At Greenacres, we have a deliberately designed interconnected curriculum which is core concepts focused, spiralised and contextualised and embodies what we know about cognition and memory. We have adopted this curriculum for the following reasons:
- Enables links between some subjects creating a web of knowledge so that children can make sense of their learning. This supports interweaving between subjects and elaboration. Elaboration aids memory and retrieval. Children may freely recall one aspect of knowledge that they can elaborate upon to trigger other aspects of learning. This is also known as chunking. One piece of knowledge which is recalled may lead to others.
- The curriculum is designed to deepen knowledge over the seven years they are at Greenacres. Concept teaching begins in the Foundation Stage and is built upon each year. Knowledge and skills are deliberately taught and practised in younger year groups to support learning in later ones. All learning is progressive and knowledge recall is threaded through the curriculum.
- Core concepts, which transcend the National Curriculum, have been identified across the curriculum. These concepts, such as interconnection and diversity, are ideas which we, as a school, feel are relevant to us.
- Other concepts are subject specific and thread through year groups to ensure embedment. They enable deeper understanding and long-term recall.
- The interconnected approach supports ‘sticky’ knowledge. The half-termly study creates a layer of knowledge which engages the child through guided discovery – and will be remembered. The more knowledge we have, the more we can make sense of and are open to. This is due to a growing web of knowledge which helps us make sense of the world around us through making logical links and critical thinking.
- The interconnected approach allows for greater coverage. It gives a purpose to writing and allows the transference and elaboration of knowledge. Standards in writing are better because of this. It makes learning memorable.
- Interconnected learning lends itself to dual coding.
- Our interwoven knowledge teaching approach supports self-regulation and ownership of learning. It embraces the 6Cs, Deep Learning: Engage the World Change the World, (2018) Fullan, M., Quinn, J., McEachen J.)
- Knowledge is explicitly taught and embedded through retrieval and deliberate practice. We plan opportunities for children to recall.
- Knowledge can be recalled through the practise of other skills – including functional and life skills without diluting the core concept being taught.
- Knowledge can be unpicked by children through guided discovery and learned through interleaving and spaced practice ensuring they are understood and can be recalled.
Examples of Knowledge Expectations at Greenacres:
- Knowledge is recalled within and across year groups.
- Core concepts are returned to within and across the years to build on prior learning, transfer skills and knowledge and apply them to deepen learning, support elaboration, free and cued recall.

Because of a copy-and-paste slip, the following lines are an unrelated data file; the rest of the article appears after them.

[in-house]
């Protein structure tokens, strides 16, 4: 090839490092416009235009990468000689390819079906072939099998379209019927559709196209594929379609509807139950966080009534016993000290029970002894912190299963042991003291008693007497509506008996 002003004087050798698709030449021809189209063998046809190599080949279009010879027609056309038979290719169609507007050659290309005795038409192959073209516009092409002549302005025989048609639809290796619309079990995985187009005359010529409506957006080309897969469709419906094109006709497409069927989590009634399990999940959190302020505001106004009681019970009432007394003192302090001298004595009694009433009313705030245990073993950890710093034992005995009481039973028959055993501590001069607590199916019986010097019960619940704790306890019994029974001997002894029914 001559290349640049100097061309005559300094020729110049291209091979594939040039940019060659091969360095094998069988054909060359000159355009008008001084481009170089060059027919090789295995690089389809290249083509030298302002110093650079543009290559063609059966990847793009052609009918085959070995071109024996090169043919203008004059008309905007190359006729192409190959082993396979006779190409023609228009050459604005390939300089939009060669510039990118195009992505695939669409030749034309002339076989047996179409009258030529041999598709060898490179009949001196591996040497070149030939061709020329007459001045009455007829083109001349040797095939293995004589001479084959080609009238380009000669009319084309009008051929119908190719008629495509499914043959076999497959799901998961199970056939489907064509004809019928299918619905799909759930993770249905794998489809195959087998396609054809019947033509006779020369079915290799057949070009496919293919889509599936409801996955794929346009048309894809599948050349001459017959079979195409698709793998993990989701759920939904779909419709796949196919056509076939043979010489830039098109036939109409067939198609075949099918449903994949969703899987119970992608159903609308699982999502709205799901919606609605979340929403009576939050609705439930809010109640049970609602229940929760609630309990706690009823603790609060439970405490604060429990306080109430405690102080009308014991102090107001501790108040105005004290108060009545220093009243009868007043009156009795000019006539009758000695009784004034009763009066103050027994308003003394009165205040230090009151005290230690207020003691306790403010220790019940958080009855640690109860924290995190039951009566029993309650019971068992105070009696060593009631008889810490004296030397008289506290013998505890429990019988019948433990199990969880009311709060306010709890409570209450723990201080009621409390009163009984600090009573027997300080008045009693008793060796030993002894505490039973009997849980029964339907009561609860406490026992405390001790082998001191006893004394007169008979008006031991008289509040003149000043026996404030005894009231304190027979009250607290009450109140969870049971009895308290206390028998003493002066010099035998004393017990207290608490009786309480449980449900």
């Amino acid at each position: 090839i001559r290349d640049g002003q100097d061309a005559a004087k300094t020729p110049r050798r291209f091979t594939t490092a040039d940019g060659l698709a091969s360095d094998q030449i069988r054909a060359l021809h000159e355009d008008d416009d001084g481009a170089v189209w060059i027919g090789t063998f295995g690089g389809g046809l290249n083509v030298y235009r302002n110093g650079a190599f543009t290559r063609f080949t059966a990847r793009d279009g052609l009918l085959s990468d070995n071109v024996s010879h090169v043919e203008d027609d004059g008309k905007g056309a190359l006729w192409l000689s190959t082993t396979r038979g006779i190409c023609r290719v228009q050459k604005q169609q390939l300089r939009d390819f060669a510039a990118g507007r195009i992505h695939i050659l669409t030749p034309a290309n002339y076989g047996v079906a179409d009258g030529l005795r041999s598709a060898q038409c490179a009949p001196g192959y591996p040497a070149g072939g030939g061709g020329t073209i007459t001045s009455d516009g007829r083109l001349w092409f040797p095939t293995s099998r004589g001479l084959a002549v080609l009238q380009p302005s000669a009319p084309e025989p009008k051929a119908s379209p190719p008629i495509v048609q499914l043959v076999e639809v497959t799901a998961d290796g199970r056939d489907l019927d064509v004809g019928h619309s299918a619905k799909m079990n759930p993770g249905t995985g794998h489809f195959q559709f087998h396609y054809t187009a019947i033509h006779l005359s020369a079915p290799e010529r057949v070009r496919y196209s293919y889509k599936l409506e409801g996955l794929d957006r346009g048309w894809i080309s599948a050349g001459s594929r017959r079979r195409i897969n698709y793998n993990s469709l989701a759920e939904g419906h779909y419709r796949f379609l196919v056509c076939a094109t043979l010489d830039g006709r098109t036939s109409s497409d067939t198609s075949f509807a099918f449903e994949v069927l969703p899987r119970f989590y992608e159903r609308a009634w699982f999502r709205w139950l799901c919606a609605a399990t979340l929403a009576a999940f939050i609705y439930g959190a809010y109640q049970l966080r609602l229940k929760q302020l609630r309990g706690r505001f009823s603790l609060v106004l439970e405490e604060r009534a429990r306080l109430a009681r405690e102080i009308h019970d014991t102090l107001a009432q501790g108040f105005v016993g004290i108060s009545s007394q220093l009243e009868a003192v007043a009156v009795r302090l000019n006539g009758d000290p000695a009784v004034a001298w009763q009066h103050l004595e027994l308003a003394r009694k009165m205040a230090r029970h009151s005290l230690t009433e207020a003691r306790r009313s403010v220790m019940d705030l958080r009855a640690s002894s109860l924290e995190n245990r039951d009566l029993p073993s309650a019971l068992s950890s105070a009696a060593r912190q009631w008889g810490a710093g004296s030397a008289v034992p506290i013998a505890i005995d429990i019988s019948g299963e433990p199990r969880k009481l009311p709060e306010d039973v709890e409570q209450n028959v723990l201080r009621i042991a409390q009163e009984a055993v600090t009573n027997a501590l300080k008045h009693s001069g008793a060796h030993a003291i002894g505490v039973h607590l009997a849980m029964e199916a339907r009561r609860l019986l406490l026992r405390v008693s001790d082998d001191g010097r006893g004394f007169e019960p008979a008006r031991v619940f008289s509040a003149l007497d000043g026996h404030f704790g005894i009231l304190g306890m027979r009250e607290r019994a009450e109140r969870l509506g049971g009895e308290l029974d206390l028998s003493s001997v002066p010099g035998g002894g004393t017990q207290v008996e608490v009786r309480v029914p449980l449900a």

- Spiralisation supports an extended web of learning ensuring children make greater sense of their learning – making links over longer periods of time. This is spaced learning.
- Spiralisation over time means learners go from the concrete, to the pictorial, to the abstract supporting deep learning.
- This helps learners relate their experiences and prior knowledge to make connections within their learning and develop a web of knowledge.
- It gives learners a sense of belonging, a greater sense of time and place and a sense of self in the bigger picture. This supports citizenship.
- It supports educational visits capitalising on cultural capital.
At Greenacres our curriculum leads children to Big Outcomes. Big Outcomes are an opportunity for children to showcase their learning with parents and other groups. These outcomes demonstrate the deep learning from across theme’s and develop the children’s skills. Skills are developed in line with Michael Fullan’s 6Cs; Character, Citizenship, Communication, Critical Thinking, Collaboration and Creativity. Our Big Outcomes are a significant part of our entrepreneurial curriculum and give our children opportunities and learning beyond the National Curriculum.
Our evidence base for our wider curriculum is: ‘Maritime Curriculum Intent.’ This underpinning Maritime document specifically references: ‘Understanding How We Learn,’ by Caviglioli O. Weinstein Y. and Sumeracki M.; ‘‘Metacognition and self-regulated learning,’ (The Education Endowment Trust, updated, 2019) and ‘Guiding Principles for Learning in the Twenty First Century’, (International Bureau of Education, 2014). All learning is underpinned by known specific cognition strategies which support recall, retrieval and elaboration (highlighted in bold). These are specifically designed to support webs of knowledge which span subjects and years and support learners to make sense of their learning.